August 20-25, 2017
Biochar is a stable form of recalcitrant carbon created by heating biomass in a low or no oxygen environment. When used as a soil amendment, biochar forms a dynamic substrate which provides numerous benefits, including increasing nutrient availability, increasing soil water retention, improving crop yield, and sequestering carbon for hundreds to thousands of years. However, biochar's effectiveness largely depends on the biomass feedstock and the soil to which it is applied. Individual biochars made from different feedstocks perform differently against each other, and the magnitudes of their effects can be dependent on many factors within the soil. Testing different feedstocks under different soil conditions is needed in order to gain a full picture of the potential of biochar.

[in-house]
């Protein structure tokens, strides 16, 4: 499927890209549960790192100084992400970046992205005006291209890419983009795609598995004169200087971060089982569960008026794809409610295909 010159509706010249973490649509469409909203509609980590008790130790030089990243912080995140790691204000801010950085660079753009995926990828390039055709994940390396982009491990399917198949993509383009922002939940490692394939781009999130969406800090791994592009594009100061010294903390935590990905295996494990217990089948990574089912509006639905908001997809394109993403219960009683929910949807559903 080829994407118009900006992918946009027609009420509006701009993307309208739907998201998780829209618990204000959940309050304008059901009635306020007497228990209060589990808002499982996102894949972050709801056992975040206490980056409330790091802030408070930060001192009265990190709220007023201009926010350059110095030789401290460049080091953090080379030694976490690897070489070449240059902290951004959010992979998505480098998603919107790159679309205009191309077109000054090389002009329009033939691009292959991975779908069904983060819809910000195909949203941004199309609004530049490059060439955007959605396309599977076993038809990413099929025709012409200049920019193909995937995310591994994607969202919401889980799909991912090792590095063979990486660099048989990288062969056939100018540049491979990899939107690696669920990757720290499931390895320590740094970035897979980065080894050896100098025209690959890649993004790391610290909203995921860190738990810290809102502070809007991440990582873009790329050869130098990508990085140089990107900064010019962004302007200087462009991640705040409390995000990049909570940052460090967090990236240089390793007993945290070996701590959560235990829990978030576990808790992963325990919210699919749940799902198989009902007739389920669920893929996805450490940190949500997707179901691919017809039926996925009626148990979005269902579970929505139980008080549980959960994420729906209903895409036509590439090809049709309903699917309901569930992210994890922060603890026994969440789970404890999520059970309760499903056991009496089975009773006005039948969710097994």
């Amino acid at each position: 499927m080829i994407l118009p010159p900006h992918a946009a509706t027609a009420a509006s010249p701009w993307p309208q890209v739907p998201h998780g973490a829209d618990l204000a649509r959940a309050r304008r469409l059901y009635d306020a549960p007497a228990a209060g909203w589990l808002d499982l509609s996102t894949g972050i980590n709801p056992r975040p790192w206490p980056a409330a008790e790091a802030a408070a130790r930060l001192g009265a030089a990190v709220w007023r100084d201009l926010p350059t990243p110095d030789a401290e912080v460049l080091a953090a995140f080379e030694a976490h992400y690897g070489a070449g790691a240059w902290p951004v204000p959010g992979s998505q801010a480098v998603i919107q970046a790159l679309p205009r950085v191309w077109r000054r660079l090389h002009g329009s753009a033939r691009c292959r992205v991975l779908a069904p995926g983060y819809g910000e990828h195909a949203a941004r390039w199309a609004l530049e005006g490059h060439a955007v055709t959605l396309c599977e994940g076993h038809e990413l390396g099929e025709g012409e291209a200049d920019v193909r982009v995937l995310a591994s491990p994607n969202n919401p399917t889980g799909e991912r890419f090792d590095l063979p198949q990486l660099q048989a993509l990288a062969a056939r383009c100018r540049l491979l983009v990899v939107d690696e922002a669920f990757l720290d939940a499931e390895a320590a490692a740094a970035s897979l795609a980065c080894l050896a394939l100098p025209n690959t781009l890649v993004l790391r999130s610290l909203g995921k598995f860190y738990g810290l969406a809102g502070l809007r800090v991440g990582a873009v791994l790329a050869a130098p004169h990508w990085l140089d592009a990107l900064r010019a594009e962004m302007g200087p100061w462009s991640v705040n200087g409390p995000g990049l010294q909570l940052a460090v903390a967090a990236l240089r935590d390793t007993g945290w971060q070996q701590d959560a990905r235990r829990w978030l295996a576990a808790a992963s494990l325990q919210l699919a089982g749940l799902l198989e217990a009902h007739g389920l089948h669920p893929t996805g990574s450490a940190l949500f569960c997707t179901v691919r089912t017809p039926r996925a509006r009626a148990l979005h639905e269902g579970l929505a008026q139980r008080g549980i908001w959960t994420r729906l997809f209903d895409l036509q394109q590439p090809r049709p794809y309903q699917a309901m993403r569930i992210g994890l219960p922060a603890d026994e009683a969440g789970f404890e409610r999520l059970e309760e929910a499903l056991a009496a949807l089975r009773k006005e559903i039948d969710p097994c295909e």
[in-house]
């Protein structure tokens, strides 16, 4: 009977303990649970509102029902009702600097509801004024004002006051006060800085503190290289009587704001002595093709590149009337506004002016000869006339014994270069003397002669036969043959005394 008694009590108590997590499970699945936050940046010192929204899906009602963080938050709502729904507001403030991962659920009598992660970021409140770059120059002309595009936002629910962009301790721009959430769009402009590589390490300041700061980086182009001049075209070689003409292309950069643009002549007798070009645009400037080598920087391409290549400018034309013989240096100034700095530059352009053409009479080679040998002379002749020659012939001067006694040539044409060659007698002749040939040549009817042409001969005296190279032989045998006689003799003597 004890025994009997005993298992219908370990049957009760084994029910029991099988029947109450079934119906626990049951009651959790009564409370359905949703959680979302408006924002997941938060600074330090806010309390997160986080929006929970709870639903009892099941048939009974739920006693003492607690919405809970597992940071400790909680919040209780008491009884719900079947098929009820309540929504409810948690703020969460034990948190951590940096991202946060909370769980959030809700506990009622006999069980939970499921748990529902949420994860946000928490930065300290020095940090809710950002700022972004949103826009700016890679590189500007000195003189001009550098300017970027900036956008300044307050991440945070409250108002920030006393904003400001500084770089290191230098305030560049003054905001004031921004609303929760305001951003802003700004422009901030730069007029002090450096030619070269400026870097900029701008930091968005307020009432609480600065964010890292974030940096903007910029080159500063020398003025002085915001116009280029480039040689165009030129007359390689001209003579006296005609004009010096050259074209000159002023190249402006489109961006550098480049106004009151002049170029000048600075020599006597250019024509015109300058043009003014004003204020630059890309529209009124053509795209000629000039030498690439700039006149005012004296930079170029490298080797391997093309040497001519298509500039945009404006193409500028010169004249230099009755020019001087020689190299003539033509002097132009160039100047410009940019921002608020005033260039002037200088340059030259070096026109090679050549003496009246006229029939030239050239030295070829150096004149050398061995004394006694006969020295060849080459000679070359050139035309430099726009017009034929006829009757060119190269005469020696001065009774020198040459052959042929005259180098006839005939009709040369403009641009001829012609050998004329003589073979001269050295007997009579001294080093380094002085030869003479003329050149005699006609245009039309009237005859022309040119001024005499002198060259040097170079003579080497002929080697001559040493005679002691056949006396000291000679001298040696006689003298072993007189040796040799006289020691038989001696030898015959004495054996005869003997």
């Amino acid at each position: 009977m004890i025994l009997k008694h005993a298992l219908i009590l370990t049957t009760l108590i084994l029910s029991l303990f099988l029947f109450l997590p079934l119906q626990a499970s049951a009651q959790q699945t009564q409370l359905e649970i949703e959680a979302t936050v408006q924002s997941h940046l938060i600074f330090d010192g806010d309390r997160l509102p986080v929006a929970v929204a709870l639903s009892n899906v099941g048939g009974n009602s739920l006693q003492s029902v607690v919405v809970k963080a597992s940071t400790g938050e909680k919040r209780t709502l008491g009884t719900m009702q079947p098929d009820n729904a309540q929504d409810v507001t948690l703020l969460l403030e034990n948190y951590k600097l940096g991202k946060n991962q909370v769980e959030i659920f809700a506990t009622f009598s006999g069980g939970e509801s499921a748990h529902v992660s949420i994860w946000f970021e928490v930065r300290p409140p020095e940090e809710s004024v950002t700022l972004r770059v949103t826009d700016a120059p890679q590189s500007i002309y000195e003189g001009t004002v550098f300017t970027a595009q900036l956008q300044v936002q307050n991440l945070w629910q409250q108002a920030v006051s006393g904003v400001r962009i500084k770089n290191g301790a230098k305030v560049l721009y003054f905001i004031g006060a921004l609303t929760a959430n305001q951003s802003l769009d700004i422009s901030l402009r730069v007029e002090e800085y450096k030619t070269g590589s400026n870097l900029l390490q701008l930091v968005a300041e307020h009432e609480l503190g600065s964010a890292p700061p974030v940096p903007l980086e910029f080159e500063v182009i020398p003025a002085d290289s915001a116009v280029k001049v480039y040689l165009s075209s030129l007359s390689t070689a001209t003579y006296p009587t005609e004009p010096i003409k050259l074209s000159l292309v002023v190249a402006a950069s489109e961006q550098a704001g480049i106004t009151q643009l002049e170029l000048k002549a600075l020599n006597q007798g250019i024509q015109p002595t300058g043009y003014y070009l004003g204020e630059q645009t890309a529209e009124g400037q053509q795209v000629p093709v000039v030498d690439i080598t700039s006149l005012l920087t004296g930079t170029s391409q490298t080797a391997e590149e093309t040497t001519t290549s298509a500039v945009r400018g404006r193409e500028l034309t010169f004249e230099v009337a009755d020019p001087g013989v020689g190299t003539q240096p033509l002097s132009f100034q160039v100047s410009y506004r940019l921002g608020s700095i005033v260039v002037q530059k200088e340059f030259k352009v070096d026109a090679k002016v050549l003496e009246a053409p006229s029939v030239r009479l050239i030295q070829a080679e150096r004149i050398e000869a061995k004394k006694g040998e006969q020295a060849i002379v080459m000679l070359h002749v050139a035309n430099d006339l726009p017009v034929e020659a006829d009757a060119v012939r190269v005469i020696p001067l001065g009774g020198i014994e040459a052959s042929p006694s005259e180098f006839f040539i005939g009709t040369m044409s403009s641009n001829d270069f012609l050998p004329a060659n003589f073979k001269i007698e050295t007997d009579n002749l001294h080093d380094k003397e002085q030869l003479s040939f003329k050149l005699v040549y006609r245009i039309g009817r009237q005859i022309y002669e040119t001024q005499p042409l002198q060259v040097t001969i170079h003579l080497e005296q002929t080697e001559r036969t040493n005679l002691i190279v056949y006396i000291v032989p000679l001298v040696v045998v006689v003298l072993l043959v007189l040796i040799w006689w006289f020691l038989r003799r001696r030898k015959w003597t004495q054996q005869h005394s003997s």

Please click on the file below for full content of the abstract.
Ok-Youn Yu, "The effects of biochar as a soil amendment on soil quality and plant growth" in "Biochar: Production, Characterization and Applications", Franco Berruti, Western University, London, Ontario, Canada Raffaella Ocone, Heriot-Watt University, Edinburgh, UK Ondrej Masek, University of Edinburgh, Edinburgh, UK Eds, ECI Symposium Series, (2017). http://dc.engconfintl.org/biochar/32